This Year: 2019 Food and Power

T he Oxford Symposium is a weekend conference on Food and Cookery held annually at St. Catherine’s College, Oxford. This year’s dates are Friday 12th July to Sunday 14th July 2019 and the subject is Food & Power.

St. Catz, Oxford’s only Modernist college, was designed by Arne Jacobsen and is considered a modern masterpiece. The College lies just south of the city center, a 10­-15 minute walk from the Bodleian Library and the Ashmolean Museum. Further images and information are on the college website.


In 2019, Symposiasts can look forward to more than 40 papers addressing expressions of power in and through food. If what we prepare, cook and eat has the power to define our place in society, it also has the ability to communicates provenance, ethnicity, religion, ideology, and aspirations. Respect for culinary habit and farming traditions can be employed to encourage respectful tourism, reinforce national pride, and preserve regional diversity, thereby diluting the effect of industrialization of farming and the globalization of the food-supply. But perhaps most importantly, food – the cooking and serving of a meal – has the power to connect family and society, to tell a story of strangers or enemies coming together, to change mood, trigger memories, create emotions, touch the heart and, most powerfully of all, to express love.

We anticipate papers on topics as diverse as performative eating (or fasting), such as a medieval feast, a wedding banquet, a chi-chi restaurant meal, a traditional holiday meal, a religious observance, or a hunger strike; authoritative voices, whether cookbook authors, medical and dietary experts, food critics, mass media personalities, and social media influencers, starvation or hunger as a weapon of war or to control public dissent, and its opposite, “bread and circuses” used as a tool of political and social control; inequalities in food access, whether between social groups, regions, or nations, and the value of food aid, food banks, and subsidies; (in)justice and barriers in markets, including free trade and fair trade issues.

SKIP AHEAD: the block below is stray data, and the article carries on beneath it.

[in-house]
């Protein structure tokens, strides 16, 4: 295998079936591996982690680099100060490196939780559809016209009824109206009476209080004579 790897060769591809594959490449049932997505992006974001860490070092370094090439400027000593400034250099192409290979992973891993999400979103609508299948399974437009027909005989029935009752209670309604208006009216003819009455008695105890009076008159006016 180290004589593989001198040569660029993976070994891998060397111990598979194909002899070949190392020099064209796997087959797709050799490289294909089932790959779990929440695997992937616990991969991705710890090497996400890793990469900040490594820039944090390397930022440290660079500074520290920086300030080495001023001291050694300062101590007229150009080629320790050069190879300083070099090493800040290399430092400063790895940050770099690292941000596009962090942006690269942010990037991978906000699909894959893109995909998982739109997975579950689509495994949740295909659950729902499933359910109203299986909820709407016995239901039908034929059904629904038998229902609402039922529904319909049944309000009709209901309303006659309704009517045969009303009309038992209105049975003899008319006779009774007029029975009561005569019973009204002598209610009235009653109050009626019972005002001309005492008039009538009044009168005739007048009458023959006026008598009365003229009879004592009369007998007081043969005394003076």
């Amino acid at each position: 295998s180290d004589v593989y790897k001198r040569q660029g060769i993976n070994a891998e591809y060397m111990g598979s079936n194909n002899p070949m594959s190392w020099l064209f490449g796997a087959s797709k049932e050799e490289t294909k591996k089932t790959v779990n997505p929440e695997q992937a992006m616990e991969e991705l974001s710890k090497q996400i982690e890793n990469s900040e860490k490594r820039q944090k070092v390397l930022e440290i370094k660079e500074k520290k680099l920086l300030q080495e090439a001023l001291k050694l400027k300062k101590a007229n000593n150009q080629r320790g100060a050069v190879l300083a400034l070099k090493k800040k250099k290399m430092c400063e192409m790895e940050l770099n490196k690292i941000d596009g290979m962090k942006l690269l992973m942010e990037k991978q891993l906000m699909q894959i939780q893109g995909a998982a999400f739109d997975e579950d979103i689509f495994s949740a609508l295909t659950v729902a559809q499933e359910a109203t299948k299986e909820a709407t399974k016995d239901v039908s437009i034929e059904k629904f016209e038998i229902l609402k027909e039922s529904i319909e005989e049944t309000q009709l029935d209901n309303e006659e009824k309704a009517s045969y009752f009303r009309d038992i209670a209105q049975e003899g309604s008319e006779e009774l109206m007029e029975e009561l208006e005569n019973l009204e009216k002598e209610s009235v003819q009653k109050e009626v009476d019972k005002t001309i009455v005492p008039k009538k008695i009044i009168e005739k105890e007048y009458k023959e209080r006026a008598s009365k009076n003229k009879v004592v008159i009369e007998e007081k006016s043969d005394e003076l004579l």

Paper-givers have been invited to address subjects such as corporate control of agriculture, food processing and pricing, and reactions; hierarchies in the kitchen, at the table, and on the table, whether a measurement of the importance of certain people or a perception of the values of certain foods; slavery, colonisation, and the role of enslaved and colonised peoples (and the colonisers) in shaping tables throughout the world; the exploitation of labor, whether migrant or through unfair or inadequately compensated work; food as a source of pride, identity, discrimination, or assimilation for diasporic and immigrant communities; the power of guilt and shame, whether relating to dietary choices, environmental concerns, or body image and eating disorders; the power of taboos, religious proscriptions, or fads in shaping culinary culture; gender issues, such as the traditionally male professional chef versus the female domestic cook; food used as reward or punishment, whether on an individual, domestic, institutional, national, or international scale.

While the Symposium’s Annual Proceedings are the tangible result of the weekend’s deliberations, paper-givers have a rare opportunity to discuss their work with fellow-Symposiasts and amend or expand their contribution before re-submitting it for publication to our Papers Editor, Professor Mark McWilliams.

The topic for 2020 is ‘Herbs and Spices’ (10-12 July 2020) and the topic for 2021 is ‘Food and Imagination’.

Speakers, Meals and Events


Our Friday dinner, The Power of Food in the Columbian Exchange organised by Symposiast Sandra Mian, comes courtesy of Restaurante El Mural de los Poblanos and the city of Puebla de Zaragoza in south-eastern Mexico. Puebla, Mexico’s fourth largest city, was established soon after the Spanish conquest in a fertile valley midway between the capital and the Caribbean port of Veracruz – effectively, on the crossroads of Asia, America and Europe. The result is an extraordinary gastronomic and cultural diversity recently awarded UNESCO’s Intangible Cultural Heritage of Humanity. Expect delicious authenticity including Mexican wine, beer, Mezcal, mole poblano and the possibility of crickets.